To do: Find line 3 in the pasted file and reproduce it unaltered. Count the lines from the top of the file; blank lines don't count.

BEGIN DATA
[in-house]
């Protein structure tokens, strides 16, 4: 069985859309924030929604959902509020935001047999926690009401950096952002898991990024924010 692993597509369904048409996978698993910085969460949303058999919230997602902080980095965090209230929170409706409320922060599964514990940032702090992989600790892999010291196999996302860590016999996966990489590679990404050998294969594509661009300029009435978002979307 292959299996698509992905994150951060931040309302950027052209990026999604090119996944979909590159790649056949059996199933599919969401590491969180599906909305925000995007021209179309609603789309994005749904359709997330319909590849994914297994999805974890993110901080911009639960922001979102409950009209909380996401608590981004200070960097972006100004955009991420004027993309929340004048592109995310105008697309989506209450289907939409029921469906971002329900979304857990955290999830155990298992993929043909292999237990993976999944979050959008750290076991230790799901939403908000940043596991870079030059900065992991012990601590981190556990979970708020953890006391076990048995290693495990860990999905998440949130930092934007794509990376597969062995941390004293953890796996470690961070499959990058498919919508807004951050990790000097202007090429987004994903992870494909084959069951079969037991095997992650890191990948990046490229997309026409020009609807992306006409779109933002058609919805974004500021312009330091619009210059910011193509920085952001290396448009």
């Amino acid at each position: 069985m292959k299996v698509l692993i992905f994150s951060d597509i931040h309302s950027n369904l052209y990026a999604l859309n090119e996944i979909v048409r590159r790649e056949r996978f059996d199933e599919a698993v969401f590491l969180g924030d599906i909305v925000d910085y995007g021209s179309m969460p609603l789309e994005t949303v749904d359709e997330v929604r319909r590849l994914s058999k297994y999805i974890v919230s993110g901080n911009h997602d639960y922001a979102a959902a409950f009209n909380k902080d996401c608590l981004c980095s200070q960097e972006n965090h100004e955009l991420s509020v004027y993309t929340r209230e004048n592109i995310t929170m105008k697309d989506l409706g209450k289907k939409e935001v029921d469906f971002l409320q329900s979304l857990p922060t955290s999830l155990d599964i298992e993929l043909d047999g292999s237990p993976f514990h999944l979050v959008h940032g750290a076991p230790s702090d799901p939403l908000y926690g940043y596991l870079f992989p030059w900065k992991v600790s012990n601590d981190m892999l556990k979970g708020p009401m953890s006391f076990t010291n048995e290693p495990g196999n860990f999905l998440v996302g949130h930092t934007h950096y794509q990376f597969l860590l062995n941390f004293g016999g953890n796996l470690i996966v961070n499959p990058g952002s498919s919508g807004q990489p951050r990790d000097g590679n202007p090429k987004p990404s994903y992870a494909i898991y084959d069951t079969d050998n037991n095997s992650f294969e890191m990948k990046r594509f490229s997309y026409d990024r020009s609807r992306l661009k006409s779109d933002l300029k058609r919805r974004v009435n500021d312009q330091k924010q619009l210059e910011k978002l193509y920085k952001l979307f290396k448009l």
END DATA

């Amino acid at each position: 069985m292959k299996v698509l692993i992905f994150s951060d597509i931040h309302s950027n369904l052209y990026a999604l859309n090119e996944i979909v048409r590159r790649e056949r996978f059996d199933e599919a698993v969401f590491l969180g924030d599906i909305v925000d910085y995007g021209s179309m969460p609603l789309e994005t949303v749904d359709e997330v929604r319909r590849l994914s058999k297994y999805i974890v919230s993110g901080n911009h997602d639960y922001a979102a959902a409950f009209n909380k902080d996401c608590l981004c980095s200070q960097e972006n965090h100004e955009l991420s509020v004027y993309t929340r209230e004048n592109i995310t929170m105008k697309d989506l409706g209450k289907k939409e935001v029921d469906f971002l409320q329900s979304l857990p922060t955290s999830l155990d599964i298992e993929l043909d047999g292999s237990p993976f514990h999944l979050v959008h940032g750290a076991p230790s702090d799901p939403l908000y926690g940043y596991l870079f992989p030059w900065k992991v600790s012990n601590d981190m892999l556990k979970g708020p009401m953890s006391f076990t010291n048995e290693p495990g196999n860990f999905l998440v996302g949130h930092t934007h950096y794509q990376f597969l860590l062995n941390f004293g016999g953890n796996l470690i996966v961070n499959p990058g952002s498919s919508g807004q990489p951050r990790d000097g590679n202007p090429k987004p990404s994903y992870a494909i898991y084959d069951t079969d050998n037991n095997s992650f294969e890191m990948k990046r594509f490229s997309y026409d990024r020009s609807r992306l661009k006409s779109d933002l300029k058609r919805r974004v009435n500021d312009q330091k924010q619009l210059e910011k978002l193509y920085k952001l979307f290396k448009l």